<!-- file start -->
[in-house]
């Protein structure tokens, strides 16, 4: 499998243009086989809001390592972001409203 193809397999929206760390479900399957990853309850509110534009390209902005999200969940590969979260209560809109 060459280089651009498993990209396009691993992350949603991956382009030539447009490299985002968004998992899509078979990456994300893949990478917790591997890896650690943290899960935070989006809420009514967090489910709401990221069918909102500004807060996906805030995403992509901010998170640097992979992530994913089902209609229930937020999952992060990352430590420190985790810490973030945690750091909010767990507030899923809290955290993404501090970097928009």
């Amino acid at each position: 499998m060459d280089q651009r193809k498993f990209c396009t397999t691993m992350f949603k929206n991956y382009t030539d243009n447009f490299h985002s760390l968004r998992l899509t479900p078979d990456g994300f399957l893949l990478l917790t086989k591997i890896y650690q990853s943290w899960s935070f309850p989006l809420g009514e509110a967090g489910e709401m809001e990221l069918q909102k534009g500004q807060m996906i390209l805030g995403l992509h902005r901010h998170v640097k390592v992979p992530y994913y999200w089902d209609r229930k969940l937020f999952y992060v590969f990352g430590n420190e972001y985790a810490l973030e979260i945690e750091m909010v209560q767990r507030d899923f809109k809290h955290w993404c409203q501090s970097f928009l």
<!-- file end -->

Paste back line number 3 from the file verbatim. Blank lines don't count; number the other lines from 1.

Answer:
């Amino acid at each position: 499998m060459d280089q651009r193809k498993f990209c396009t397999t691993m992350f949603k929206n991956y382009t030539d243009n447009f490299h985002s760390l968004r998992l899509t479900p078979d990456g994300f399957l893949l990478l917790t086989k591997i890896y650690q990853s943290w899960s935070f309850p989006l809420g009514e509110a967090g489910e709401m809001e990221l069918q909102k534009g500004q807060m996906i390209l805030g995403l992509h902005r901010h998170v640097k390592v992979p992530y994913y999200w089902d209609r229930k969940l937020f999952y992060v590969f990352g430590n420190e972001y985790a810490l973030e979260i945690e750091m909010v209560q767990r507030d899923f809109k809290h955290w993404c409203q501090s970097f928009l």